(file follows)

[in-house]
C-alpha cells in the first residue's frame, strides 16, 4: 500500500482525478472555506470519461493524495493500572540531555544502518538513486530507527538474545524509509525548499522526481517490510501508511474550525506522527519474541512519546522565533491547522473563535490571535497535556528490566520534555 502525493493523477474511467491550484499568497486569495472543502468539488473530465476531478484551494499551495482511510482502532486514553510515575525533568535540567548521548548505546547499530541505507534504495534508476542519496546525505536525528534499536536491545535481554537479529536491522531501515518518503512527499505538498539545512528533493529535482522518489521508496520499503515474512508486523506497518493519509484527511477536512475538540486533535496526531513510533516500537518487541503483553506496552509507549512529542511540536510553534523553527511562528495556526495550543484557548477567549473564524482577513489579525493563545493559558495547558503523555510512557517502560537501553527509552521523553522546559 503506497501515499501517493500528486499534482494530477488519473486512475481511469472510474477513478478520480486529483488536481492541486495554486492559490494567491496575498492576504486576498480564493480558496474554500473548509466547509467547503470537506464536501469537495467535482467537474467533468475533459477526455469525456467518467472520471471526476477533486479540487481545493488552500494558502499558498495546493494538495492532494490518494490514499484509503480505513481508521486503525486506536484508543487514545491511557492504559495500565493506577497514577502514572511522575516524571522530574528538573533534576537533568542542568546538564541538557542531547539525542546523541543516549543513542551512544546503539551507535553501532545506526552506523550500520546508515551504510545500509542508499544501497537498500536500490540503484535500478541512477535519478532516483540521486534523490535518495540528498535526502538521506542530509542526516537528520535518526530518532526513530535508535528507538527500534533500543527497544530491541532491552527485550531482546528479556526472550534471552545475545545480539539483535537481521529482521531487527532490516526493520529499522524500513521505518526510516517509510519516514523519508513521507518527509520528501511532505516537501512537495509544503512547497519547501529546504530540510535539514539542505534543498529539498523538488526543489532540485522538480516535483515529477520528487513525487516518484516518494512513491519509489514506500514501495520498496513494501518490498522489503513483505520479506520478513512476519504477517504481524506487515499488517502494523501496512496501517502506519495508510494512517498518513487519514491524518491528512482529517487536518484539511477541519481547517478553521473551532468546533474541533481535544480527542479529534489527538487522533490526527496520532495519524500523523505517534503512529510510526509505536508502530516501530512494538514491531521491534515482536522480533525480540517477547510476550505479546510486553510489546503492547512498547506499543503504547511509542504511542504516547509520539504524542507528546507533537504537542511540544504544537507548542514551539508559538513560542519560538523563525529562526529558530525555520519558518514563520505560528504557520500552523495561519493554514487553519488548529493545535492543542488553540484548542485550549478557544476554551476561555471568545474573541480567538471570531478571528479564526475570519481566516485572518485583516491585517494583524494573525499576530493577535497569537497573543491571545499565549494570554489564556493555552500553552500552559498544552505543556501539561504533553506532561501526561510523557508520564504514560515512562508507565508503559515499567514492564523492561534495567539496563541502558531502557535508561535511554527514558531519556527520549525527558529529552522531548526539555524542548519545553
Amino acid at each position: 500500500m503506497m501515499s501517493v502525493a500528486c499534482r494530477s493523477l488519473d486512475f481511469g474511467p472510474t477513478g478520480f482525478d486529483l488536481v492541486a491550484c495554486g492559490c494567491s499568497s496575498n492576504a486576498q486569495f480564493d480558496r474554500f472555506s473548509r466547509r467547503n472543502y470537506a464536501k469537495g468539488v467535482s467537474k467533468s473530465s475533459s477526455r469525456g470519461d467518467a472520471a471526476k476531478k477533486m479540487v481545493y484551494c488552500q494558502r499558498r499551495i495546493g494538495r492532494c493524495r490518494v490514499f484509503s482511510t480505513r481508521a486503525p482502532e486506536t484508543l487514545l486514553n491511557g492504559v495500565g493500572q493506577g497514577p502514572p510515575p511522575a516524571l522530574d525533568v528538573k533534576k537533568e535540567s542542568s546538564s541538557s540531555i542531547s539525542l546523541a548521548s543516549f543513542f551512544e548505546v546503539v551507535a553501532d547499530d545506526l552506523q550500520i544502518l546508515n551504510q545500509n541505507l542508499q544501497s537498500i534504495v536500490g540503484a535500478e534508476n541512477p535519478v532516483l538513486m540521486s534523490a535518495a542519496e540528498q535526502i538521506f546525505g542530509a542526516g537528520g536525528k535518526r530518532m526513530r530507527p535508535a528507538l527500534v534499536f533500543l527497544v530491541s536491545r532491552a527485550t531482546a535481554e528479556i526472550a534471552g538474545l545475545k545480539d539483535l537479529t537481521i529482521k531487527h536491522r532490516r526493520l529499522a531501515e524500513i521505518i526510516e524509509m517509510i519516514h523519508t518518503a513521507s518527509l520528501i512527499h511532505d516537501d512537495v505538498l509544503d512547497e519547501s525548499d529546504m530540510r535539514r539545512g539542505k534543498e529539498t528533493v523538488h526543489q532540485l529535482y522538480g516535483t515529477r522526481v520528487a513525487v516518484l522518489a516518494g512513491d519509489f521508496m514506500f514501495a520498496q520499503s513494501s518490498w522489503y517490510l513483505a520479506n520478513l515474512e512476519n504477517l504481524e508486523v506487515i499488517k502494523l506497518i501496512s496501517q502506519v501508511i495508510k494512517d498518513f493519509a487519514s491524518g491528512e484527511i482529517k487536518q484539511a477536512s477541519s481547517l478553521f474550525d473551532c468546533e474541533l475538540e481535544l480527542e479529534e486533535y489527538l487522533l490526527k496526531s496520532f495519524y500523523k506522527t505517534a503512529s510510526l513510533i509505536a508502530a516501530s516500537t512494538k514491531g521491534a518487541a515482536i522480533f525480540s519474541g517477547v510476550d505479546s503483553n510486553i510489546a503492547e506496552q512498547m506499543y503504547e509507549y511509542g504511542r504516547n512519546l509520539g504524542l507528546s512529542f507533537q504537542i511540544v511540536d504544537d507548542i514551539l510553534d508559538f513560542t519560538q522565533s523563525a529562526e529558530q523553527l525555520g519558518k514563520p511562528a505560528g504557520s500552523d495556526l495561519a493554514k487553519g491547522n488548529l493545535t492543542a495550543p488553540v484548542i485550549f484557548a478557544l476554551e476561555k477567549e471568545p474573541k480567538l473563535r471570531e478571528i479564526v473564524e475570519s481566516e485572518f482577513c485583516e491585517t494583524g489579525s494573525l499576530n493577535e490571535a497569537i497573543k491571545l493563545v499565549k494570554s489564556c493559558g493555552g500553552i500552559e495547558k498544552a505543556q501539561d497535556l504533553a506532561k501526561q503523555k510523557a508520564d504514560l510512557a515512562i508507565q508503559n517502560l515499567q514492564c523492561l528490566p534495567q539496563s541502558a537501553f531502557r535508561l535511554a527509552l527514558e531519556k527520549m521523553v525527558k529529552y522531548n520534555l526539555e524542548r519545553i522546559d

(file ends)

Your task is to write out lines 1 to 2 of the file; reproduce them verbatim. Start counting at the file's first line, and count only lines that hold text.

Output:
[in-house]
C-alpha cells in the first residue's frame, strides 16, 4: 500500500482525478472555506470519461493524495493500572540531555544502518538513486530507527538474545524509509525548499522526481517490510501508511474550525506522527519474541512519546522565533491547522473563535490571535497535556528490566520534555 502525493493523477474511467491550484499568497486569495472543502468539488473530465476531478484551494499551495482511510482502532486514553510515575525533568535540567548521548548505546547499530541505507534504495534508476542519496546525505536525528534499536536491545535481554537479529536491522531501515518518503512527499505538498539545512528533493529535482522518489521508496520499503515474512508486523506497518493519509484527511477536512475538540486533535496526531513510533516500537518487541503483553506496552509507549512529542511540536510553534523553527511562528495556526495550543484557548477567549473564524482577513489579525493563545493559558495547558503523555510512557517502560537501553527509552521523553522546559 503506497501515499501517493500528486499534482494530477488519473486512475481511469472510474477513478478520480486529483488536481492541486495554486492559490494567491496575498492576504486576498480564493480558496474554500473548509466547509467547503470537506464536501469537495467535482467537474467533468475533459477526455469525456467518467472520471471526476477533486479540487481545493488552500494558502499558498495546493494538495492532494490518494490514499484509503480505513481508521486503525486506536484508543487514545491511557492504559495500565493506577497514577502514572511522575516524571522530574528538573533534576537533568542542568546538564541538557542531547539525542546523541543516549543513542551512544546503539551507535553501532545506526552506523550500520546508515551504510545500509542508499544501497537498500536500490540503484535500478541512477535519478532516483540521486534523490535518495540528498535526502538521506542530509542526516537528520535518526530518532526513530535508535528507538527500534533500543527497544530491541532491552527485550531482546528479556526472550534471552545475545545480539539483535537481521529482521531487527532490516526493520529499522524500513521505518526510516517509510519516514523519508513521507518527509520528501511532505516537501512537495509544503512547497519547501529546504530540510535539514539542505534543498529539498523538488526543489532540485522538480516535483515529477520528487513525487516518484516518494512513491519509489514506500514501495520498496513494501518490498522489503513483505520479506520478513512476519504477517504481524506487515499488517502494523501496512496501517502506519495508510494512517498518513487519514491524518491528512482529517487536518484539511477541519481547517478553521473551532468546533474541533481535544480527542479529534489527538487522533490526527496520532495519524500523523505517534503512529510510526509505536508502530516501530512494538514491531521491534515482536522480533525480540517477547510476550505479546510486553510489546503492547512498547506499543503504547511509542504511542504516547509520539504524542507528546507533537504537542511540544504544537507548542514551539508559538513560542519560538523563525529562526529558530525555520519558518514563520505560528504557520500552523495561519493554514487553519488548529493545535492543542488553540484548542485550549478557544476554551476561555471568545474573541480567538471570531478571528479564526475570519481566516485572518485583516491585517494583524494573525499576530493577535497569537497573543491571545499565549494570554489564556493555552500553552500552559498544552505543556501539561504533553506532561501526561510523557508520564504514560515512562508507565508503559515499567514492564523492561534495567539496563541502558531502557535508561535511554527514558531519556527520549525527558529529552522531548526539555524542548519545553